On January 2, 2016, I started a personal goal of doing at least 30 minutes of coding every day for 1000 days. I hit that goal in September 2018, and then kept on going. Below is my contributions graph, courtesy of github-contributions.now.sh.

It has been quite the adventure. I didn't go into an office every day, I ended up working from some pretty odd places. I wrote a bunch of Archetype's handling for recursive defaults from a fishing lodge in the panhandle of Alaska. I had a major breakthrough for monogram on a train ride from Wonju to Seoul in South Korea, after losing my cell phone to a torrential downpour while hiking in Chiaksan. I cleaned up a lot of deprecation warnings for Mongoose from a penthouse balcony overlooking the Mediterranean in Nice. I didn't like France though, I much preferred working from a villa in Montenegro.

Why the 1000 day goal? I found myself with more responsibilities - Mongoose was growing rapidly, and I was about to join a growing early stage startup that needed a top notch backend engineer. I had a knack for coding from a young age, and, while I wasn't exactly coasting on raw talent, I also knew I had gotten away with not giving the craft my all. To match the opportunity I had, I needed to crank my commitment level up to 11.

You have free time every day

You might find this surprising: I'm not "hard working" in the way that makes headlines. I don't start practicing at 5am like Kobe Bryant did. I'm usually starting up around 8am or 9am. I'm no night owl, I like to be asleep by 11. And I don't check email after 8pm. No hustle porn here.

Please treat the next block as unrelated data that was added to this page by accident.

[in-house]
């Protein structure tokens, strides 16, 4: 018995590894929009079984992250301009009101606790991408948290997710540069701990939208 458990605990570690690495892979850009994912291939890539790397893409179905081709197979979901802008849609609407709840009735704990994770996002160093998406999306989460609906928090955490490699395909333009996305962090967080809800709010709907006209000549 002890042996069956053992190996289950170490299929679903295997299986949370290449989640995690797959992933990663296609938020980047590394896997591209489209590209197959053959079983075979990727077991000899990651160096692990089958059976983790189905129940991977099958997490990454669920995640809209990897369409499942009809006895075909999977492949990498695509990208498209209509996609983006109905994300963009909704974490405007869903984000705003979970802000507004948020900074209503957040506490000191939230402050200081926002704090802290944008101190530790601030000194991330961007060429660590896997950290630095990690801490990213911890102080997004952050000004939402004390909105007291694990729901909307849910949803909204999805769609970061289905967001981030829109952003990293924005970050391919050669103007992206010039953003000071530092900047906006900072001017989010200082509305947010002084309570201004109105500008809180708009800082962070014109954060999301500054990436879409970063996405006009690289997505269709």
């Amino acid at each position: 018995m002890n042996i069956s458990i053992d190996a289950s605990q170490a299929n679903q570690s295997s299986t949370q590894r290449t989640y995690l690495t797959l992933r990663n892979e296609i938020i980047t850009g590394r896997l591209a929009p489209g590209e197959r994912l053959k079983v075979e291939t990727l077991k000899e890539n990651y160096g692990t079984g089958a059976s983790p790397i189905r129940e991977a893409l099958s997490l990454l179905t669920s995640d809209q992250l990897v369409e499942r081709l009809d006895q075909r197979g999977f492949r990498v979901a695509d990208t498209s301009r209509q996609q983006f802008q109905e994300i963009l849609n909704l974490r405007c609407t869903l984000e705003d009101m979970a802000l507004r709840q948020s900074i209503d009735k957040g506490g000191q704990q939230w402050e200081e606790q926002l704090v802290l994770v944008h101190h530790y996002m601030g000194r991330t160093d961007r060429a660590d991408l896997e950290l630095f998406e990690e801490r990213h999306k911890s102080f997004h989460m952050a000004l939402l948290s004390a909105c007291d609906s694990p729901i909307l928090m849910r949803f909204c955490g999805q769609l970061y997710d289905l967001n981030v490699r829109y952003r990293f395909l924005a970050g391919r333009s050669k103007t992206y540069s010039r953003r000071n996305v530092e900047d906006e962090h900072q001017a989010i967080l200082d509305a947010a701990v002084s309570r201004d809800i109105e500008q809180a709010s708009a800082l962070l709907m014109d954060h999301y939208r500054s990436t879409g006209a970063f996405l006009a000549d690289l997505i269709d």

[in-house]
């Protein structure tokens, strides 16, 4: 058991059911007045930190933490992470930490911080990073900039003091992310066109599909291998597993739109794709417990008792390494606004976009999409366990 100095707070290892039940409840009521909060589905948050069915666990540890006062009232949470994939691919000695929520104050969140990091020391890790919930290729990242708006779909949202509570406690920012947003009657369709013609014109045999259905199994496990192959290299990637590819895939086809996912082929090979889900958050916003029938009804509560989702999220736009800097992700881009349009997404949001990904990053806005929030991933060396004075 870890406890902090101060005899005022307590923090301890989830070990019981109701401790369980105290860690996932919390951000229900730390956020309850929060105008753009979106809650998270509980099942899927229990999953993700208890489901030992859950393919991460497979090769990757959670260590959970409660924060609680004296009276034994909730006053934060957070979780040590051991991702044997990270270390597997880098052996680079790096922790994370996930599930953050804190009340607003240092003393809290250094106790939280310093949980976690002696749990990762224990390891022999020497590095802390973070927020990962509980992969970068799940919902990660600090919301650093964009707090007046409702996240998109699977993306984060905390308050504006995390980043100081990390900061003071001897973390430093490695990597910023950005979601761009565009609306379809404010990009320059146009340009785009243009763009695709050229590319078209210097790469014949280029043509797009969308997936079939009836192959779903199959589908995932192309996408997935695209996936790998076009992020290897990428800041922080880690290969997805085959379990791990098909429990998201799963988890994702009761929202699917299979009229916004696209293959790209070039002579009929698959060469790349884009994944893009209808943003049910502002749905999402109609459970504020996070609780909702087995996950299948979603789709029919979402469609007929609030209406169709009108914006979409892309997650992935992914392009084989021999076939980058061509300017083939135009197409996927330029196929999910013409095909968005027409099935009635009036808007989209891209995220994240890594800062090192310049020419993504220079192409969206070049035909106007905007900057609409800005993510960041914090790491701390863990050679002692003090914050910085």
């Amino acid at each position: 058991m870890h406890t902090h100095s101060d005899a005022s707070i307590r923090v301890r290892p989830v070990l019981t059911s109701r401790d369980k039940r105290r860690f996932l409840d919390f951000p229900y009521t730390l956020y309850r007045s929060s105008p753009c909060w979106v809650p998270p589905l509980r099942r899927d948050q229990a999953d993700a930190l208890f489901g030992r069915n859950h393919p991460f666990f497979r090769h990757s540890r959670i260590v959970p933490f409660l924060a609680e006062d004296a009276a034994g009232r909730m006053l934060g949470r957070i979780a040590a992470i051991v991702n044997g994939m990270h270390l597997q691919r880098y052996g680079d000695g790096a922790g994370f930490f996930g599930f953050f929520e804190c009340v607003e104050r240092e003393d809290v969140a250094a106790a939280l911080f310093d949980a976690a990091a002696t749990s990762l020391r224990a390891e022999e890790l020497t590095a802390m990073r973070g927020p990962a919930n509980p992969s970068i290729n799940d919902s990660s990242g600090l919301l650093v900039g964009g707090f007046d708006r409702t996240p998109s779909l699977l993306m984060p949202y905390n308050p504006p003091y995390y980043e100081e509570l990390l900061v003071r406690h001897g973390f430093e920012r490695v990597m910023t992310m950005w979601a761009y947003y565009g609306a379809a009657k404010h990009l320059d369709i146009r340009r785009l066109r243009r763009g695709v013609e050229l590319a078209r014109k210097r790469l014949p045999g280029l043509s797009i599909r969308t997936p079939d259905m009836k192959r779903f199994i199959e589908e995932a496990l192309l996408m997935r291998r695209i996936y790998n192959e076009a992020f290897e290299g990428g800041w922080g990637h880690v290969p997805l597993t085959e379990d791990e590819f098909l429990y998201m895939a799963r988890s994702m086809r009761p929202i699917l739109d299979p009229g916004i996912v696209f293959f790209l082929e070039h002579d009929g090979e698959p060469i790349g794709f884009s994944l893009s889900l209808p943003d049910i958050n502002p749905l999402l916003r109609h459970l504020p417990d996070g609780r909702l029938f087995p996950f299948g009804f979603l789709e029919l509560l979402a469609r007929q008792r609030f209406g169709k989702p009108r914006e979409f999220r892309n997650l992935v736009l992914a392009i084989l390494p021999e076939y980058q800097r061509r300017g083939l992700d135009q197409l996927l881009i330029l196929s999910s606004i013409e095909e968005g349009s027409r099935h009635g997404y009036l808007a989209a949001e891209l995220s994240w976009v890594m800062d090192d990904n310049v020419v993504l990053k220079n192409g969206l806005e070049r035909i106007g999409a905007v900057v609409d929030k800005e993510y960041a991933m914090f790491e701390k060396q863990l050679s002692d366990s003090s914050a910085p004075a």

However, we all have 20-30 minutes here and there over the course of the day, and what we choose to do with that time adds up. Do you choose to work on your craft, do you choose to scroll through Instagram, or do you choose to catch an extra TV show on Netflix? I made the choice to put that little extra effort into being a better coder and a better writer.

And little choices add up. Herculean efforts make the headlines, but the real results come from small habits and steady progress that most don't notice.

Having a purpose is good for you

It's easy to fall into bad habits when you have nothing to do - drinking too much, staying up too late, and binging League of Legends too often. Idle hands are the devil's workshop.

Conversely, being committed to coding every day made me rethink everything else. It made me more committed to maintaining my health, eating right, exercising, and saving money.

However, having a purpose doesn't necessarily turn you into a monk either. Far from it. I enjoy an easy day now and then. Usually I spend weekend afternoons sitting on the beach reading a good book. And there's no shortage of time for going out for drinks with friends. Leisure feels better after you've made some progress toward your goal that day.

Love what you do

I work at my local WeWork, so I'm constantly bombarded with WeWork's "do what you love" slogan. "Do what you love" is some of the worst life advice you can ever give someone. It implies a certain passivity, where you wait for something that you "love" and then start working on it. Then you fall out of love with it when things get a little hard, and you move on to something else.

Things are more two-sided than that. Your purpose doesn't just magically appear and immediately make your life all sunshine and rainbows. Its more of a feedback loop - effort yields results, which makes you want to put in more effort.

Whatever you're working on now, putting your heart and soul into it gives you the best chance for success. And if that success comes, you might find yourself honestly "doing what you love", or at least closer than you would have gotten by reading motivational listicles.

Moving On

Will my GitHub streak continue? I'm not sure. My priorities and responsibilities are shifting again. I'm looking to work in batches more - isolating individual days for certain projects and other days for fun, as opposed to doing a little bit every day. But whatever the future brings, I'm going to be putting my best into what I'm doing, and making the most of those small quiet gaps in otherwise busy days.

Found a typo or error? Open up a pull request! This post is available as markdown on Github
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